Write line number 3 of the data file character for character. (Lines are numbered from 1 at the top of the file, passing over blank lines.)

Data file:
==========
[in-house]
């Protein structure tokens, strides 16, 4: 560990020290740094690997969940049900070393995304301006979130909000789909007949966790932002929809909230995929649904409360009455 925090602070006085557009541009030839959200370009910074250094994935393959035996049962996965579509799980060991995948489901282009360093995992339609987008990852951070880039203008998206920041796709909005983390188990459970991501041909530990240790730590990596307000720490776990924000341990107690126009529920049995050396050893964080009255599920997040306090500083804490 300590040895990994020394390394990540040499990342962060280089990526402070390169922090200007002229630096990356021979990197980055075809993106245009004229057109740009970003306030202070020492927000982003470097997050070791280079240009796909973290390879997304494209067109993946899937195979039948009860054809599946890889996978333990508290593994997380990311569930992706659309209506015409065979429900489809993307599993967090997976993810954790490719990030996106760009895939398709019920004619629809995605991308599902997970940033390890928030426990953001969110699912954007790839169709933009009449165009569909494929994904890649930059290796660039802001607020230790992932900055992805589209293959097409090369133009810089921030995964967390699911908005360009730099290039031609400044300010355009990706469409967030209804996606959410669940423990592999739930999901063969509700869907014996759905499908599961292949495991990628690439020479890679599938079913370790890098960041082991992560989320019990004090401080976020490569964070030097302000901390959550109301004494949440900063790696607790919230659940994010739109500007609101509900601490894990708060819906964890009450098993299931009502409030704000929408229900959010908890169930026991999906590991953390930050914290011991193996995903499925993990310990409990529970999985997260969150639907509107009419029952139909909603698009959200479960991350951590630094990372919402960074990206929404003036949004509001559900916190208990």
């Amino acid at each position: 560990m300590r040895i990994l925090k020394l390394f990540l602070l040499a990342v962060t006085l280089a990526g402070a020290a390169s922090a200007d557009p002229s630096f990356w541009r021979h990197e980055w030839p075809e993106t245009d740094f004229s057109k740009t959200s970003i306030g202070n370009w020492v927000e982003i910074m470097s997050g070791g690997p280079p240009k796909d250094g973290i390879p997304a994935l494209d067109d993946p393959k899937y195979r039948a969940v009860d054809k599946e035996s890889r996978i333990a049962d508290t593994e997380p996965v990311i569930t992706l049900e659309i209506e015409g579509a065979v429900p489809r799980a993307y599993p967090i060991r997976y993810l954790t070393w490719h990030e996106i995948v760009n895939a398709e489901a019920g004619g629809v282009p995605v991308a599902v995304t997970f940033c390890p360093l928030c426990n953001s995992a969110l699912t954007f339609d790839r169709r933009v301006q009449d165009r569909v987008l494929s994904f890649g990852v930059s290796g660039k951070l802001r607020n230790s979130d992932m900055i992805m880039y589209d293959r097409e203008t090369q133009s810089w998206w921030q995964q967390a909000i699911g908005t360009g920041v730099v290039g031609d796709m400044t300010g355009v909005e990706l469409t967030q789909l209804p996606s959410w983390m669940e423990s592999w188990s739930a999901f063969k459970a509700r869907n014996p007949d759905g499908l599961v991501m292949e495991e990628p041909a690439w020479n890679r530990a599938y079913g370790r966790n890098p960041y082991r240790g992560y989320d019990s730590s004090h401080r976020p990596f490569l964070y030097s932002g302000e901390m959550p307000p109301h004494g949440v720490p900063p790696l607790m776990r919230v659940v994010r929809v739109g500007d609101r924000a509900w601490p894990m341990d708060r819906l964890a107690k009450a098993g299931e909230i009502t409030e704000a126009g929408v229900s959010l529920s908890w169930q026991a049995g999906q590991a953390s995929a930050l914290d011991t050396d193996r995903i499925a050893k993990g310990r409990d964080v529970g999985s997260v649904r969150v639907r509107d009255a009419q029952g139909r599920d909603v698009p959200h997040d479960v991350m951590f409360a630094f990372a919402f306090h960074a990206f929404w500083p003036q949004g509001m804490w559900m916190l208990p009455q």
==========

């Amino acid at each position: 560990m300590r040895i990994l925090k020394l390394f990540l602070l040499a990342v962060t006085l280089a990526g402070a020290a390169s922090a200007d557009p002229s630096f990356w541009r021979h990197e980055w030839p075809e993106t245009d740094f004229s057109k740009t959200s970003i306030g202070n370009w020492v927000e982003i910074m470097s997050g070791g690997p280079p240009k796909d250094g973290i390879p997304a994935l494209d067109d993946p393959k899937y195979r039948a969940v009860d054809k599946e035996s890889r996978i333990a049962d508290t593994e997380p996965v990311i569930t992706l049900e659309i209506e015409g579509a065979v429900p489809r799980a993307y599993p967090i060991r997976y993810l954790t070393w490719h990030e996106i995948v760009n895939a398709e489901a019920g004619g629809v282009p995605v991308a599902v995304t997970f940033c390890p360093l928030c426990n953001s995992a969110l699912t954007f339609d790839r169709r933009v301006q009449d165009r569909v987008l494929s994904f890649g990852v930059s290796g660039k951070l802001r607020n230790s979130d992932m900055i992805m880039y589209d293959r097409e203008t090369q133009s810089w998206w921030q995964q967390a909000i699911g908005t360009g920041v730099v290039g031609d796709m400044t300010g355009v909005e990706l469409t967030q789909l209804p996606s959410w983390m669940e423990s592999w188990s739930a999901f063969k459970a509700r869907n014996p007949d759905g499908l599961v991501m292949e495991e990628p041909a690439w020479n890679r530990a599938y079913g370790r966790n890098p960041y082991r240790g992560y989320d019990s730590s004090h401080r976020p990596f490569l964070y030097s932002g302000e901390m959550p307000p109301h004494g949440v720490p900063p790696l607790m776990r919230v659940v994010r929809v739109g500007d609101r924000a509900w601490p894990m341990d708060r819906l964890a107690k009450a098993g299931e909230i009502t409030e704000a126009g929408v229900s959010l529920s908890w169930q026991a049995g999906q590991a953390s995929a930050l914290d011991t050396d193996r995903i499925a050893k993990g310990r409990d964080v529970g999985s997260v649904r969150v639907r509107d009255a009419q029952g139909r599920d909603v698009p959200h997040d479960v991350m951590f409360a630094f990372a919402f306090h960074a990206f929404w500083p003036q949004g509001m804490w559900m916190l208990p009455q």